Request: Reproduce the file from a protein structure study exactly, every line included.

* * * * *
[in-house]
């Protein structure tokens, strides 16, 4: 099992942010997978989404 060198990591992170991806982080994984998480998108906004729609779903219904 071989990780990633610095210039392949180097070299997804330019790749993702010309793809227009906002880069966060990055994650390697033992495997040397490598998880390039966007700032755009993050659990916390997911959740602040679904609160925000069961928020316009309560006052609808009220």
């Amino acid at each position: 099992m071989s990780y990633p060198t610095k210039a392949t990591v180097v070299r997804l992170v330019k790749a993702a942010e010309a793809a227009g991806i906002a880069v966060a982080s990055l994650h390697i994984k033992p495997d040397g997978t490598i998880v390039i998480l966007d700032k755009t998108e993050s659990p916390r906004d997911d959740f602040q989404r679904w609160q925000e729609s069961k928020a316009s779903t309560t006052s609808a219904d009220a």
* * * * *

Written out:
[in-house]
């Protein structure tokens, strides 16, 4: 099992942010997978989404 060198990591992170991806982080994984998480998108906004729609779903219904 071989990780990633610095210039392949180097070299997804330019790749993702010309793809227009906002880069966060990055994650390697033992495997040397490598998880390039966007700032755009993050659990916390997911959740602040679904609160925000069961928020316009309560006052609808009220």
């Amino acid at each position: 099992m071989s990780y990633p060198t610095k210039a392949t990591v180097v070299r997804l992170v330019k790749a993702a942010e010309a793809a227009g991806i906002a880069v966060a982080s990055l994650h390697i994984k033992p495997d040397g997978t490598i998880v390039i998480l966007d700032k755009t998108e993050s659990p916390r906004d997911d959740f602040q989404r679904w609160q925000e729609s069961k928020a316009s779903t309560t006052s609808a219904d009220a």